Sunday, June 14, 2009

Apologies

I wish that I had a calm temperament. I really do.

I was at the park yesterday and witnessed a 9 year old wipe out on her bike. The Mom was calm. Not trying to act calm, a feat I often attempt. She was actually serenely calm. The daughter was understandably upset at the blood flowing from her mouth. The Mom put her arm around her and guided her home to assess the injuries.

I cannot imagine what kind of blathering idiot I would be if the J Boy injured himself such that the blood was flowing freely. He can be a little excitable. Probably something to do with apple falling near the tree.

I work hard not to lose my composure over is when the kids do not hear me. This is a significant challenge as the J Boy only hears what I say after I've said it 7 times. In order to maintain a slightly larger quantity of calm (as in just over the quantity of zero) I will actually count the number of times I am repeating myself:

"J, your snack is ready."
"J, your snack is on the table, that's two."
"J, third time ...your snack."
"J, your snack is ready. That's the fourth time I told you."
"J, number five, snack is waiting for you."
"J, are you in there??? Snack is ready. That's the sixth time I've said that."
"J, SNACK ....TABLE ....SEVEN."

J Boy responds impatiently, "Mommy, I'm hungry. Is my snack ready?"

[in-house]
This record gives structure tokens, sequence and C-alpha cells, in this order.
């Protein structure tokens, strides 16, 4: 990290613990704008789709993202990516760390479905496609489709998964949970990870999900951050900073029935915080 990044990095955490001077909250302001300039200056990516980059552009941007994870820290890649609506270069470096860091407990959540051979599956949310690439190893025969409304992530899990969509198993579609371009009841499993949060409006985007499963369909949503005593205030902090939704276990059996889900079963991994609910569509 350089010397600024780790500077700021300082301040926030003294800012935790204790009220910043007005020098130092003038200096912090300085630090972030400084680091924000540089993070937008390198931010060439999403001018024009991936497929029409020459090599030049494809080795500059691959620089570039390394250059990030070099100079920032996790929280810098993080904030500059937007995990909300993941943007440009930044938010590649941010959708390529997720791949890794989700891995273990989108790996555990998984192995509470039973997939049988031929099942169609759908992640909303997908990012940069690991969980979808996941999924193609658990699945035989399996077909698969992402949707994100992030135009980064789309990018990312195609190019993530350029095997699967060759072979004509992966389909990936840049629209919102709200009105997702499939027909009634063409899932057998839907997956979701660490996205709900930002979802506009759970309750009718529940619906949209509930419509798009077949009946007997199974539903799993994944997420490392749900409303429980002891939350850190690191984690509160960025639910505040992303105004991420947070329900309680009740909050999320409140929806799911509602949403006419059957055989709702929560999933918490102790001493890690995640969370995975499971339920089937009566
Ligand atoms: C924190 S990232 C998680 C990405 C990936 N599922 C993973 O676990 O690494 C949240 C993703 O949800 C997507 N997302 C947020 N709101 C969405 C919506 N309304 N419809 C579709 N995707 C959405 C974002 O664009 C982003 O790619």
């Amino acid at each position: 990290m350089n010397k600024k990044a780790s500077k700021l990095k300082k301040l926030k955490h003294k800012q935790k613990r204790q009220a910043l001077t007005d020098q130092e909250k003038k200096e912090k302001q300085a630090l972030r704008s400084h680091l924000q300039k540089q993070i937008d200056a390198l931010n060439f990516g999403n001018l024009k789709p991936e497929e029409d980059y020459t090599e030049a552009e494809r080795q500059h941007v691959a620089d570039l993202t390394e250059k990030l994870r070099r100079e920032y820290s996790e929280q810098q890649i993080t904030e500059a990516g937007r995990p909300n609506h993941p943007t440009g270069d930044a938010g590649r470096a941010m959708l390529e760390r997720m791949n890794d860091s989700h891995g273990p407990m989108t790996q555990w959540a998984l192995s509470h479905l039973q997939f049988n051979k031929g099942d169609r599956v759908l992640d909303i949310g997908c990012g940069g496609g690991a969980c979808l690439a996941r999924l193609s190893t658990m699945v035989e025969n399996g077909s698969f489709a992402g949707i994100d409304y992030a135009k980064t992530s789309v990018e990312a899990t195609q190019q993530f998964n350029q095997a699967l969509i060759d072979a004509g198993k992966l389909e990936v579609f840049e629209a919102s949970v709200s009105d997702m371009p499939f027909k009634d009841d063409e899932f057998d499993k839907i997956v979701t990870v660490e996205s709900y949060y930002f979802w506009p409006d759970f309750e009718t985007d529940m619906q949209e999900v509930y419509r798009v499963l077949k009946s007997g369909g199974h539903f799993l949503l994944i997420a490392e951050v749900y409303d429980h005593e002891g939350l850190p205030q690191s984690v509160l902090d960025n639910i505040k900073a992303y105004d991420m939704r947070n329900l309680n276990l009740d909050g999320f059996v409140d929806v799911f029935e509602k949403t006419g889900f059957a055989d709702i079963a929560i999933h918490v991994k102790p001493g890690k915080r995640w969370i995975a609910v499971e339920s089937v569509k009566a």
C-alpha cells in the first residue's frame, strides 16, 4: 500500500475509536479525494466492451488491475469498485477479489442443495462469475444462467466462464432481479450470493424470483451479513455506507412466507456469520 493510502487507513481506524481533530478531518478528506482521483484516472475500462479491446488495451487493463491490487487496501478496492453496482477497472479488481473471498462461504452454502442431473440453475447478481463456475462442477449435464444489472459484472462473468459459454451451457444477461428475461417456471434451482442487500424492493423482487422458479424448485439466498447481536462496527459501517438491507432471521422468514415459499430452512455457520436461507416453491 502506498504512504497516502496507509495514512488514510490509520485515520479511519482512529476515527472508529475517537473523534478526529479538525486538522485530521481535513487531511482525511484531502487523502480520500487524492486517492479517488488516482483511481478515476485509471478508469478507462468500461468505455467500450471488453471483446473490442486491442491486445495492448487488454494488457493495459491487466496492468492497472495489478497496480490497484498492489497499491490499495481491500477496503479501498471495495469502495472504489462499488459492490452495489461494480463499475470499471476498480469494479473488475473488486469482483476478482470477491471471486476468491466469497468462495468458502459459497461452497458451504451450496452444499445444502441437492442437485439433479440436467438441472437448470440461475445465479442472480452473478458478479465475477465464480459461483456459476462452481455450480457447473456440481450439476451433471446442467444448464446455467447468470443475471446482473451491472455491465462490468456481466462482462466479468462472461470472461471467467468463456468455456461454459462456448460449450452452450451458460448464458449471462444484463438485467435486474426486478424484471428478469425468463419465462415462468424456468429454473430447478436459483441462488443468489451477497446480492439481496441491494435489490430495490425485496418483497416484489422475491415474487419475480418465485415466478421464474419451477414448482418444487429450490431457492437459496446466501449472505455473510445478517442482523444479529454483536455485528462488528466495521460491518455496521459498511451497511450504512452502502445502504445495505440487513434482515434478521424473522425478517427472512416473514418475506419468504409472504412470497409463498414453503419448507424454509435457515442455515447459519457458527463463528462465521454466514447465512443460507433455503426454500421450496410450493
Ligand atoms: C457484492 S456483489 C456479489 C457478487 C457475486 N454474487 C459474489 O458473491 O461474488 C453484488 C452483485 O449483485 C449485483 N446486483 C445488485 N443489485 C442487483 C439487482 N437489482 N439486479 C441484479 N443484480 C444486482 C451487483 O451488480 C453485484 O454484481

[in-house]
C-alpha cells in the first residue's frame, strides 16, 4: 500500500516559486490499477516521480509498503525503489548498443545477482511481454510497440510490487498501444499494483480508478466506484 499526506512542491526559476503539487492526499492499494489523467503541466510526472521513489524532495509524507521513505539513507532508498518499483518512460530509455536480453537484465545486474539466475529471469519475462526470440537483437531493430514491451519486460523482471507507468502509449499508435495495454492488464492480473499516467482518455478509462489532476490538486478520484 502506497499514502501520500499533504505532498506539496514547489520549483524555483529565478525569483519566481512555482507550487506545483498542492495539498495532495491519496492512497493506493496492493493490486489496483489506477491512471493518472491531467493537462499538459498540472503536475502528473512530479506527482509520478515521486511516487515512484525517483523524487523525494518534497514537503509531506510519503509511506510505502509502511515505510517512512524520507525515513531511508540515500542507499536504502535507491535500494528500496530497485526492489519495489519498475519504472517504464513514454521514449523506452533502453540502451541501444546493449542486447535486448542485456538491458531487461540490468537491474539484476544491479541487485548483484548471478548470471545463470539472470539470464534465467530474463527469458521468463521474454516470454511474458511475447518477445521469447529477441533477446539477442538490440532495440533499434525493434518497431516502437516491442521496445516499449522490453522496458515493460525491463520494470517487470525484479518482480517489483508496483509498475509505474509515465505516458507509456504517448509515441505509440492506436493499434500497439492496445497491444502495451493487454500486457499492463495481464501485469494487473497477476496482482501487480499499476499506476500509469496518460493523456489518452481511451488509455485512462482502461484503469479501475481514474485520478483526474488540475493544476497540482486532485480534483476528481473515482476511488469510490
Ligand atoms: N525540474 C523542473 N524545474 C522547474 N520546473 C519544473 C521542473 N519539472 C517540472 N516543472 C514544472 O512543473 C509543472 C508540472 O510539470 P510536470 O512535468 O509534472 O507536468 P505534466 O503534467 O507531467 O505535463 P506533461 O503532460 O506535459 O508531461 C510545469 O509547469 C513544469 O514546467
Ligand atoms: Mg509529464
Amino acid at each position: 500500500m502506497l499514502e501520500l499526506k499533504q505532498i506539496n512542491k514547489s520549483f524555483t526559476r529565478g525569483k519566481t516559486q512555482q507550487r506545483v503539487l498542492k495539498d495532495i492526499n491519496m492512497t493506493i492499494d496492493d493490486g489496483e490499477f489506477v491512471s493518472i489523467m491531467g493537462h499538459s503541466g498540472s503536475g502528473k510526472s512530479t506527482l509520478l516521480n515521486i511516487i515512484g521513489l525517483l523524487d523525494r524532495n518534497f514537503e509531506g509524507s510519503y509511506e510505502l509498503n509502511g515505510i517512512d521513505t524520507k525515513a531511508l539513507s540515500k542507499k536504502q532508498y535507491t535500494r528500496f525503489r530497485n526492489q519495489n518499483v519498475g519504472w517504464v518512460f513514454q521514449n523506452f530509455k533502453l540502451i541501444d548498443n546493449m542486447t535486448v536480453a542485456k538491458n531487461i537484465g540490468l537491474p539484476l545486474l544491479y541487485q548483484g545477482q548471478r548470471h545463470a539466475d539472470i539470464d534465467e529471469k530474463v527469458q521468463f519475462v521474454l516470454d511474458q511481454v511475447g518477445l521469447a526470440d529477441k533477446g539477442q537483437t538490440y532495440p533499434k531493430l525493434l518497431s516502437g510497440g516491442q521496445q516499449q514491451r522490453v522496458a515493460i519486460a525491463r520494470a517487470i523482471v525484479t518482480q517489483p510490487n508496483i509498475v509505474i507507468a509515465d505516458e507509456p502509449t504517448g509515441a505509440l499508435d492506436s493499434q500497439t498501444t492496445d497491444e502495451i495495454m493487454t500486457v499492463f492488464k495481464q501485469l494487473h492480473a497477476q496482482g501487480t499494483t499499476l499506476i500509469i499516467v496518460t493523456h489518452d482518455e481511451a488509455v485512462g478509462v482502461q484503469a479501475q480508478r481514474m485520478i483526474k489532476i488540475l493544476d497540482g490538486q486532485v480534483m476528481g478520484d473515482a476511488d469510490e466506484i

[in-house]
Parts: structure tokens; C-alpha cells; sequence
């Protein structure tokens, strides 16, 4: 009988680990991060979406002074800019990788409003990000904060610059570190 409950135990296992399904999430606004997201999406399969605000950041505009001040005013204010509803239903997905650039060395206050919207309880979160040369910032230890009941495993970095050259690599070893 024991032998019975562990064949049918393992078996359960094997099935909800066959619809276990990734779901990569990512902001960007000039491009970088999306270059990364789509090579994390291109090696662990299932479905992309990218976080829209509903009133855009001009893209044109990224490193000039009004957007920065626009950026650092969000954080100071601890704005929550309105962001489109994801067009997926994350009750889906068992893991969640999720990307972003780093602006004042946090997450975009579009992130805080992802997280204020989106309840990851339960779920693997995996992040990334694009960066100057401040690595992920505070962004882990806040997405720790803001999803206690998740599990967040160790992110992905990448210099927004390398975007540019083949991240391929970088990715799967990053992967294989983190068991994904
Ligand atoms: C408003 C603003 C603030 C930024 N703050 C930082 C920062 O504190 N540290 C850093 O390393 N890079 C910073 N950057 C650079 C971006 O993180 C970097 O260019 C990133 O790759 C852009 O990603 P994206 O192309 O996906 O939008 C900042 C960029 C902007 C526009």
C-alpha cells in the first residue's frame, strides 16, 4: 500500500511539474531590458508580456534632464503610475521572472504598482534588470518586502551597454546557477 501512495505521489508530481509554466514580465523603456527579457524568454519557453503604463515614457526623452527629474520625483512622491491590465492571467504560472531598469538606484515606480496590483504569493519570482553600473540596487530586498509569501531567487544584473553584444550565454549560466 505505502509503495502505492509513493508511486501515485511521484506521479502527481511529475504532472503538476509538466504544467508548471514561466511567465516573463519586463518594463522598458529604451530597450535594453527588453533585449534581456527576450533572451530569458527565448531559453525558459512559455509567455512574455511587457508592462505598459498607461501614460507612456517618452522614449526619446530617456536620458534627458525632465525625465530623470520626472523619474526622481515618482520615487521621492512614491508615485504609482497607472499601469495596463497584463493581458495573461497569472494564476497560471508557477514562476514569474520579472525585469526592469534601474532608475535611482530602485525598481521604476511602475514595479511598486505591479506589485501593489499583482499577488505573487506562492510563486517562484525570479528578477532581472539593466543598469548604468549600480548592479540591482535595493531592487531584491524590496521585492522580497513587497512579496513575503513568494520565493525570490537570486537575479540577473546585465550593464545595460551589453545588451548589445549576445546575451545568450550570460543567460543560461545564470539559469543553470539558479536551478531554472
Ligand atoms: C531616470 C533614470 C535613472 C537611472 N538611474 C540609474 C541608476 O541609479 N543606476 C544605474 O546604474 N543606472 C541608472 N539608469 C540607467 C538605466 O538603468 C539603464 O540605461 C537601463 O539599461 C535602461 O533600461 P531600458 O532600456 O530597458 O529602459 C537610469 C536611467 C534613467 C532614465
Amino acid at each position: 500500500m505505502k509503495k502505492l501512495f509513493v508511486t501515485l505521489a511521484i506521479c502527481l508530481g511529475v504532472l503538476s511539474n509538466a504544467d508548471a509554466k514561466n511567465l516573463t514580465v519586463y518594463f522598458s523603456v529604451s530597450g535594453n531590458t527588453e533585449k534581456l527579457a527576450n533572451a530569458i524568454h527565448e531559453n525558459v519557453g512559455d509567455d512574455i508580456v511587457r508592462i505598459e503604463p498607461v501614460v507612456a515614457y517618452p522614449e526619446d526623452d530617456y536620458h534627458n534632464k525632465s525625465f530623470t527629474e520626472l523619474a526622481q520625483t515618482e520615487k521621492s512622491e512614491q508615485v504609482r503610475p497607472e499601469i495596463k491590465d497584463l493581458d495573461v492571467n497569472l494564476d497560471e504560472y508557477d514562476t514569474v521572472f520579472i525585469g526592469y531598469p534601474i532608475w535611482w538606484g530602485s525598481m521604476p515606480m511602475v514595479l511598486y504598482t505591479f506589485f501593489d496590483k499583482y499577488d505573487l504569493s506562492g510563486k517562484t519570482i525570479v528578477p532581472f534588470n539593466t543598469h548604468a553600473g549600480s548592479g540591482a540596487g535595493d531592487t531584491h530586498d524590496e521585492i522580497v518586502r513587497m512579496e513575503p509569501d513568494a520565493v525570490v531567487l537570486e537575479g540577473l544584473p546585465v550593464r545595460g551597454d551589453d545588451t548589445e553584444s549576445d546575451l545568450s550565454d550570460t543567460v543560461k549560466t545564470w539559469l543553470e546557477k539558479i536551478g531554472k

I only wish I were exaggerating.

But it is much more difficult to contain myself when they hear me but refuse to abide by the Mommy proclamation.

Last weekend, J was having quite a bad hearing day. I don't know if it was the phase of the moon, tidal surges or he just intended to make me crazy. Everything Husband or I said need to be repeated. A lot.

We were heading out to see a movie, something we were all looking forward to. I asked J the usual 7 times to put on his shoes. Which he doesn't do. Husband put them on for him.

Then J hung on the door. If there is anything that I have said as many times as "don't pick your nose" it's "don't hang on the door". I do not know what it is about doors and boys but he likes to hang on them as the door swings, which puts the hinges in jeopardy.

And so I said "J don't swing on the door".

He did it again.

I repeated myself, "J, don't swing on the door".

He did not cease and desist.

I said it louder, "J, DON'T SWING ON THE DOOR!!"

He did it again, but this time I know he heard me as he is looked straight at me and thought he has me on a technicality in that his feet barely touching the floor which, he postulated, means that it doesn't qualify as swinging. I did not share his interpretation.

"J. do not hang on the door!"

The cheeky so-and-so DID IT AGAIN.

"I SAID NOT TO DO THAT!!!!!!!!!!!!"

I believe I may have broken sound by-laws. My throat was raw. Any mice in hearing distance no doubt left for quieter parts.

J predictably melted into a pile of anger, hostility and tears and ran to a corner of the basement. Typically, the J Boy's emotions are handled over hours and days not minutes or seconds. We do not have hours to sort this out if we are going to make it to the movie.